Audrey Meadows, 1922-1996, American actress most famous for her role as Alice Kramden opposite Jackie Gleason on The Honeymooners, and while not the most prolific, certainly one of the most talented and versatile actresses of her generation.

Audrey Meadows was born Audrey Cotter on the 8th of February in 1922 in WuChang, China, the youngest of four children born to an episcopal minister and his missionary wife. Their family spoke almost exclusively Chinese, Meadows' second child-hood language, until they immigrated to New England in 1927. Audrey and her sister Jayne were sent to boarding school, and both began lessons in drama and music; Audrey already made her debut at the age of 16 at Carnegie Hall, singing as a mezzo soprano.

Her older sister Jayne left for New York immediately after graduation, and Audrey soon followed with dreams of becoming a broadway actress. She had been working on a Broadway production for two months when she accepted a role on the Bob and Ray Show, a television variety show. This lead to bit parts on the Jackie Gleason Show, and, when Alice Pert abandoned the part of Alice Kramden in the quick sketches which ended the show, to her most famous role. It's worth noting that Gleason first rejected her, claiming she was too attractive to play the beaten and run-down wife of a New York bus driver.

After 2 years and 1 Emmy, the show was cancelled, and Audrey Meadows returned to Broadway for a while, with a much-reduced schedule after marrying Randolph Rouse in 1956. Her return to television coincided with her divorce from him in 1958, but she soon began making her way in the movies. That Touch of Minnk, with Cary Grant and Doris Day, appeared in 1962, followed the next year by Take Her, She's Mine, with Jimmy Stewart, and Rosie! in 1964.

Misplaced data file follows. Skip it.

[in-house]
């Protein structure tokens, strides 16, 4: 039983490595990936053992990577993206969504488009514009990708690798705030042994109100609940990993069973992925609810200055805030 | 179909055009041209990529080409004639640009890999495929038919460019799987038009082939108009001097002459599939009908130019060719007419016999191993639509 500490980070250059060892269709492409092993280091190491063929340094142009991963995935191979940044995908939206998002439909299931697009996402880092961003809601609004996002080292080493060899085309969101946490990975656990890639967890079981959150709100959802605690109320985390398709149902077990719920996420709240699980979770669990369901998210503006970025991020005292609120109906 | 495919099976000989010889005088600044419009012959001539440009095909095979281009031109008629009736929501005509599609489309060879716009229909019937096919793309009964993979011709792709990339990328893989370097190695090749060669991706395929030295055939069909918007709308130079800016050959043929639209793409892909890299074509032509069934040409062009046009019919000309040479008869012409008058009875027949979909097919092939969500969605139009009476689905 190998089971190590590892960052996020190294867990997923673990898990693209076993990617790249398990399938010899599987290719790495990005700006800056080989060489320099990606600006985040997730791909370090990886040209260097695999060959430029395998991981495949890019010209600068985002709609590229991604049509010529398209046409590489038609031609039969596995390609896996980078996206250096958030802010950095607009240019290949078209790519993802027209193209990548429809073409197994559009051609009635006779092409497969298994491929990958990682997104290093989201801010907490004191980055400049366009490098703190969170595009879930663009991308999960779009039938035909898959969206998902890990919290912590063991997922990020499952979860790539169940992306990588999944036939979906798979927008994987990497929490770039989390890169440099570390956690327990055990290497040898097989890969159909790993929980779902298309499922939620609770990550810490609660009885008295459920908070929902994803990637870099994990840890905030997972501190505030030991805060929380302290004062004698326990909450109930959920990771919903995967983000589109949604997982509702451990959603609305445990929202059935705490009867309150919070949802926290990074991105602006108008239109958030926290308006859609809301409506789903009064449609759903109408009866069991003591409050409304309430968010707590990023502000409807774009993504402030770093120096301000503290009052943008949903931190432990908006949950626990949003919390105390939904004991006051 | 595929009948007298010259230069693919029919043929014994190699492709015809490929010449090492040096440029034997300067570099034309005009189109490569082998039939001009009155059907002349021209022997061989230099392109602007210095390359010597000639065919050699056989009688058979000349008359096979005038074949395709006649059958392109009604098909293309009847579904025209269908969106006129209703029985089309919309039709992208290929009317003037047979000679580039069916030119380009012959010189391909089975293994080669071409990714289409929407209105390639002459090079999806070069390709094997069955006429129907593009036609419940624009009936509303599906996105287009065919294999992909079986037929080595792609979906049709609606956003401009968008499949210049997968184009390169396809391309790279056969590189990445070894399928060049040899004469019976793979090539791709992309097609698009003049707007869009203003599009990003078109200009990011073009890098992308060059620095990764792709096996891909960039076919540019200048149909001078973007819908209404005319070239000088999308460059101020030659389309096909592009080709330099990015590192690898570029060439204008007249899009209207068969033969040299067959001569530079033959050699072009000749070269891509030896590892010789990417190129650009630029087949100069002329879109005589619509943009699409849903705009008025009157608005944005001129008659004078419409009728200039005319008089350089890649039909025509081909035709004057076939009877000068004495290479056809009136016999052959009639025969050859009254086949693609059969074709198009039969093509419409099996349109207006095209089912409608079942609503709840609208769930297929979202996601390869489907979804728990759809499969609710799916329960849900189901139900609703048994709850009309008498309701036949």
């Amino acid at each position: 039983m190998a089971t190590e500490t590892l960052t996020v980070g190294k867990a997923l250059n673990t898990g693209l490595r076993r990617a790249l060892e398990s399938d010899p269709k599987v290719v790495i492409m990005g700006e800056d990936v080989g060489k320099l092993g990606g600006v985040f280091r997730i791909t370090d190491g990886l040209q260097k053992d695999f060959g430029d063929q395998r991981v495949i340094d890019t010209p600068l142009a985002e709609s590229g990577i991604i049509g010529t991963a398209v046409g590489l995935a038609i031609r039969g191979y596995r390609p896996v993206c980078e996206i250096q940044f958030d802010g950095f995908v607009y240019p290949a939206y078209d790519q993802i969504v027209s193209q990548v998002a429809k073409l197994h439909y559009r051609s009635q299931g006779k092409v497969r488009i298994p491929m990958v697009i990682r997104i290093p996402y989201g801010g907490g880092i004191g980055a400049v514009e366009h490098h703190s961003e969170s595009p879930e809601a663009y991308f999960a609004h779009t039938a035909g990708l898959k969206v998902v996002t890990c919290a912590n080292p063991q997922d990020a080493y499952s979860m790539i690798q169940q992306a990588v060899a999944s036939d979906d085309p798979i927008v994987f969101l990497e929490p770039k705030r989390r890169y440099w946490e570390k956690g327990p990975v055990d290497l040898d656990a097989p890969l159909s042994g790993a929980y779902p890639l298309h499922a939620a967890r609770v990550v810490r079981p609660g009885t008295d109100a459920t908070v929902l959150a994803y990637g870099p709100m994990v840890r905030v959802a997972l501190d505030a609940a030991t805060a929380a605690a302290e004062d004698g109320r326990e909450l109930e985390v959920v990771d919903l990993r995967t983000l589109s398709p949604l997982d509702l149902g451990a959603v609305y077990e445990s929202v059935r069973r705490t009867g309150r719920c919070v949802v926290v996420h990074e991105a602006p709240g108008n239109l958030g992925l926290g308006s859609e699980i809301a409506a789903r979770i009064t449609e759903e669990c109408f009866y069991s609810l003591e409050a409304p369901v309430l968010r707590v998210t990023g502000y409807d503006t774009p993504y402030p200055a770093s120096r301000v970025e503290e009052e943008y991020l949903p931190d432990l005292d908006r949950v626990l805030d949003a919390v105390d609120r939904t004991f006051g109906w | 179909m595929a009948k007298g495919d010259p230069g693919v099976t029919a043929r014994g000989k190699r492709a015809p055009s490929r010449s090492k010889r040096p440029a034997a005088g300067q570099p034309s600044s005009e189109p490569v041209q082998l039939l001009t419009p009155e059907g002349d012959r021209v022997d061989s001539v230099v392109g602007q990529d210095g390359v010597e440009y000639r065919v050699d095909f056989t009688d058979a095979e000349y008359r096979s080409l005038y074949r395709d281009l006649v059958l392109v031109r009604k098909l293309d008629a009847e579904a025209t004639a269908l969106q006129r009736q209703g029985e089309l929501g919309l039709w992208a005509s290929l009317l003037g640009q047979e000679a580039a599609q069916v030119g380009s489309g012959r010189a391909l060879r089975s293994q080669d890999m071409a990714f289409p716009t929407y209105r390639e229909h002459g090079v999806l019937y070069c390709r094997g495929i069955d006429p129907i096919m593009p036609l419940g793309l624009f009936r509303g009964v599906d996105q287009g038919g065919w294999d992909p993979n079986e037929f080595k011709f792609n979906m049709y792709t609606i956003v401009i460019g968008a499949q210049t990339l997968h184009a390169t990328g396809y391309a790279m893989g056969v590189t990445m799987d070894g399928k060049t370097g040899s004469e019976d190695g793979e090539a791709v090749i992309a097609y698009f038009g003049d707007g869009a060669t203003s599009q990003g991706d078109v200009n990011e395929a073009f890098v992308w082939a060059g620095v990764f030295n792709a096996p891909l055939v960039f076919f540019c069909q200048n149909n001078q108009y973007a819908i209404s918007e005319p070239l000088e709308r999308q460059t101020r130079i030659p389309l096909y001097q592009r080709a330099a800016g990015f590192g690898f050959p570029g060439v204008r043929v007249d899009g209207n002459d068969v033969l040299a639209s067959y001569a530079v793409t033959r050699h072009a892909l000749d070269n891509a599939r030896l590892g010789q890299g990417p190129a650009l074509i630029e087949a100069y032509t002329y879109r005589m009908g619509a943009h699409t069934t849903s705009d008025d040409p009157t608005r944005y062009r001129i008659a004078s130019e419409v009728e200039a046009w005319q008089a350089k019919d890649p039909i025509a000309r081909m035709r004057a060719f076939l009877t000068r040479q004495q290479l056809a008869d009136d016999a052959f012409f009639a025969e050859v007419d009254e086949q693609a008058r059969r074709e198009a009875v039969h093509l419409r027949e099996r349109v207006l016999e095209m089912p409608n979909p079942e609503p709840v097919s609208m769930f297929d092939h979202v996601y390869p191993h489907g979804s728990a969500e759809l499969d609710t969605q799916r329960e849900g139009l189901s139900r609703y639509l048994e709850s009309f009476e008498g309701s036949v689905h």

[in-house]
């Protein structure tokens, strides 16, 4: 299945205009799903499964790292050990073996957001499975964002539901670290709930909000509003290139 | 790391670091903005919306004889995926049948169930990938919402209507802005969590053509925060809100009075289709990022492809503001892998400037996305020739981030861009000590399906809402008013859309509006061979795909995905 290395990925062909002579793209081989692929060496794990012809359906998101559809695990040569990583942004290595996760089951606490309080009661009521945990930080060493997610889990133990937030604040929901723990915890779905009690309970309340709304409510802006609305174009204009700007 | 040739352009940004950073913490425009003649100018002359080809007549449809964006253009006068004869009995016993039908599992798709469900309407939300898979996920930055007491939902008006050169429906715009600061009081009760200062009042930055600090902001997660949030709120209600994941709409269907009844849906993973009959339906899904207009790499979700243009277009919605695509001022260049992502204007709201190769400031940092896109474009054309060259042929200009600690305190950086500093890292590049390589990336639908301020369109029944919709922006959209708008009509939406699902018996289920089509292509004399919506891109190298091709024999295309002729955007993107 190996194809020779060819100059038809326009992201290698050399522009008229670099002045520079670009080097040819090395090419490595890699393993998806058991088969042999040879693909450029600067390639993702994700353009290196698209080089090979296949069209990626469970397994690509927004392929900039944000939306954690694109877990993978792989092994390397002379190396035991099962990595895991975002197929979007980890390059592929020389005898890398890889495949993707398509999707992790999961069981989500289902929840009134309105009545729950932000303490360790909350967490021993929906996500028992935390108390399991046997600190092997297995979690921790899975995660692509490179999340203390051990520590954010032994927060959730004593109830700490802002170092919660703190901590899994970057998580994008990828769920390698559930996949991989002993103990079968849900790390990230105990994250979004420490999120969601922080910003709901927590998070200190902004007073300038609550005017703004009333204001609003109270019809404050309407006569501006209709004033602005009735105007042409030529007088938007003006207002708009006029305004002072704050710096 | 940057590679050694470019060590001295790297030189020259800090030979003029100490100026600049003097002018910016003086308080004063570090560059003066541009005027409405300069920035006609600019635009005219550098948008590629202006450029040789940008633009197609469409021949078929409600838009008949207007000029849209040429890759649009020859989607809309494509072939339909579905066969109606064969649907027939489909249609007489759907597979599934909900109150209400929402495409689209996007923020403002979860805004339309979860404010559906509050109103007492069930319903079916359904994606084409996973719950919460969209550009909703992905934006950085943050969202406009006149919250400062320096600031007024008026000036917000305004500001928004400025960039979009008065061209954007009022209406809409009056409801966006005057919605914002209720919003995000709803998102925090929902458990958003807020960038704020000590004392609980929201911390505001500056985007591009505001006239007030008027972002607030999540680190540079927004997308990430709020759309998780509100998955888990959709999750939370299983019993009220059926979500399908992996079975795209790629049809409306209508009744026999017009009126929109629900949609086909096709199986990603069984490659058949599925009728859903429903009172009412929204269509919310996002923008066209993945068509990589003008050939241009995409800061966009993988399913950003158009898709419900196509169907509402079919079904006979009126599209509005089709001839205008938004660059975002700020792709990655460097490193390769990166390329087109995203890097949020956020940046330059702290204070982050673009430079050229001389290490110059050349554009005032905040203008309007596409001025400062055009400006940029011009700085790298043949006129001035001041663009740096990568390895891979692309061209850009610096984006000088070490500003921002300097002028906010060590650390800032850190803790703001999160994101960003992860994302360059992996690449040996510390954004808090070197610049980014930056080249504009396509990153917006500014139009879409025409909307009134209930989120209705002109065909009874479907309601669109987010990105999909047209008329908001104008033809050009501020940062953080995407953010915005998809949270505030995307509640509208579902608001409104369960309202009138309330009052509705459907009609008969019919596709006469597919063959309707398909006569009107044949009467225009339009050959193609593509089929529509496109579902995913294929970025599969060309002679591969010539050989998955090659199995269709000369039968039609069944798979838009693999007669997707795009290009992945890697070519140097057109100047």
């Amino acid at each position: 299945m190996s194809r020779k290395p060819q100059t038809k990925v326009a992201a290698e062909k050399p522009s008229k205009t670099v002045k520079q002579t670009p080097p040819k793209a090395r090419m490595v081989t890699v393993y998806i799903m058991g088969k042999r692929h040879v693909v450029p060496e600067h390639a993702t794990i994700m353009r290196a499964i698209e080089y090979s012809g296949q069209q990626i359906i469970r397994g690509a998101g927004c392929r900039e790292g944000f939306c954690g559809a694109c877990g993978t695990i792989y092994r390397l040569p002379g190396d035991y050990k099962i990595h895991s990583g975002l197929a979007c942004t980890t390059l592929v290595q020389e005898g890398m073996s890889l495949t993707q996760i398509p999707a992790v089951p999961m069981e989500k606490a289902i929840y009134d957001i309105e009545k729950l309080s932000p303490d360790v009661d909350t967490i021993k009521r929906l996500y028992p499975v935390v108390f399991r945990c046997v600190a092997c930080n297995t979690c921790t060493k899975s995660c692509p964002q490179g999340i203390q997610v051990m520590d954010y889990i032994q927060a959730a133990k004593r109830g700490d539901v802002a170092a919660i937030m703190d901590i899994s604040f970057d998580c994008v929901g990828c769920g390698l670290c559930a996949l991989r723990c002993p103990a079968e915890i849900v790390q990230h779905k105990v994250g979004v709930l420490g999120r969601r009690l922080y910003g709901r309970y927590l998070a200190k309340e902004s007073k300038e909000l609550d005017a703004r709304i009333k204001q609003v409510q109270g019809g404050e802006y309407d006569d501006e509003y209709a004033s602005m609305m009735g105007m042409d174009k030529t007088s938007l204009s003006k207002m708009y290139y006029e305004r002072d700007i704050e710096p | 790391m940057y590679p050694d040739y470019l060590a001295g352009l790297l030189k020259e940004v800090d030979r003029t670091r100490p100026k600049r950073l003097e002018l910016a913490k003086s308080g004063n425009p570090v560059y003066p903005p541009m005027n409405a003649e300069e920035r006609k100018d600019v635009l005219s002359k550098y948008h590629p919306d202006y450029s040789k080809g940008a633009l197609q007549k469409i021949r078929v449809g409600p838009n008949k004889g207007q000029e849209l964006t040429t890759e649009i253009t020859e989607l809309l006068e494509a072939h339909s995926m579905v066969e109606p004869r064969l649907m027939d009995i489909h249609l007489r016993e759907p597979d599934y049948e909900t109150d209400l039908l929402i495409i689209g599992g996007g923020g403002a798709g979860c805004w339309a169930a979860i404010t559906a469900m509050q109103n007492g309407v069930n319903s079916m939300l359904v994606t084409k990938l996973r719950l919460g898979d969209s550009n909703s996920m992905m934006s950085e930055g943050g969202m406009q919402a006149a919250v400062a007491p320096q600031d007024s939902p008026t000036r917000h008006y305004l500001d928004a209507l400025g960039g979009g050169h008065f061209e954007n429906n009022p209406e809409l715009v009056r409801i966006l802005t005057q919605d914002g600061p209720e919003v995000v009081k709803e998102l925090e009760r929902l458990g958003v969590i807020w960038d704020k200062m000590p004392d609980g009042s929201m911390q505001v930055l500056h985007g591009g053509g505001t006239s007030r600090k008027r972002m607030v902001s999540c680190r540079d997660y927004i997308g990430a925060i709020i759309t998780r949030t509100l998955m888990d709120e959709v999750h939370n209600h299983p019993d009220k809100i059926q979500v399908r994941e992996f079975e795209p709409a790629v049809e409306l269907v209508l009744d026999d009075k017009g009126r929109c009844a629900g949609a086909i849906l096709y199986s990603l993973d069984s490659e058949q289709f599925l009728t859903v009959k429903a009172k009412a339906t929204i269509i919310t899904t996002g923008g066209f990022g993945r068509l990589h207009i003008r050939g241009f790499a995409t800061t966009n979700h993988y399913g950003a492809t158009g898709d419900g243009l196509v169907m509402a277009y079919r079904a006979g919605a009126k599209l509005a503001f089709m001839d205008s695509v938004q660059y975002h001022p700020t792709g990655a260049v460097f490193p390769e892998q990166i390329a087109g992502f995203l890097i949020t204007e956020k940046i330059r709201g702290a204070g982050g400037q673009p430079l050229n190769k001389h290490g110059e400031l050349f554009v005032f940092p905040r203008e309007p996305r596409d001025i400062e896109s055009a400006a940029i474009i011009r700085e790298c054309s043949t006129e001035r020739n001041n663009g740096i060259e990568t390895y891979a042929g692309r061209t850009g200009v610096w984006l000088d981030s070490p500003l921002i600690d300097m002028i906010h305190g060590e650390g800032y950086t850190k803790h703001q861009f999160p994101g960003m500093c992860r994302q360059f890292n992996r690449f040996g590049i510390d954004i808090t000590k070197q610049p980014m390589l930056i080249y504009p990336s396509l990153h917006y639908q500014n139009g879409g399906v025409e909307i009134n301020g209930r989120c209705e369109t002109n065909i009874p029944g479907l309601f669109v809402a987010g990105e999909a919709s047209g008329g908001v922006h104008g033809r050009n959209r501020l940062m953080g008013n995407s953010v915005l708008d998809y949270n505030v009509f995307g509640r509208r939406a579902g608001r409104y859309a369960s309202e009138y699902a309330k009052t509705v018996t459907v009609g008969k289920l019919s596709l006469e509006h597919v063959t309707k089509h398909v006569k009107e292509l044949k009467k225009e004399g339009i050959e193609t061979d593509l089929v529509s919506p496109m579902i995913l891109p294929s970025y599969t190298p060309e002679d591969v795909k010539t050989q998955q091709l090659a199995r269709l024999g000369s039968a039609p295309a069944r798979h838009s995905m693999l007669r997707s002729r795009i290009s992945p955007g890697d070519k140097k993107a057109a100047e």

By this time she had married again, to Robert F. Six, the president of Continental Airlines, and despite occasional guest-appearances on shows like Alfred Hitchcock Presents, she devoted most of her attention to the business world; for 11 years, spurred by her husband, she worked as director fo the First National Bank of Denver, and acted as advisory director of continental airlines for a while.

Audrey Meadows never made another movie, but worked on two more television series, as Iris Martin on Too Close for Comfort from 1982-1983, and Uncle Buck, as Maggi Hogoboom, in 1990.

In 1994, she finally published her memoirs under the title Love, Alice. A short two years later, after years of chain-smoking, on February 3rd, 1996, Audrey Meadows finally lost a long fight with lung cancer, which she had kept secret from her family until a week before her death. Her last word was her sister's name, "Jayne!", as she called to her from her bed, and shortly before she slipped into a coma from which she never woke up.

Audrey Meadows was certainly not the most prolific actress in Hollywood, but none could match her versatility. She began her career as a singer, and continued performing on almost every variety show, in harmony with Doris Day and solo. As a comedienne, she was more than a match for Red Skelton and Jackie Gleason, and dominated the stage when she appeared on Dean Martin's Comedy Roasts. With her deep voice, beautiful red hair, flare for dramatic timing, she became one of the greatest actresses of the 20th century.

A partial movie and television filmography:

In addition, she starred in several broadway plays and had numerous guest appearances, playing dramatic characters on Wagon Train, Play of the Week, and the famous Alfred Hitchcock Presents, and even voicing the character of Beatrice Simmons for The Simpsons in 1989.

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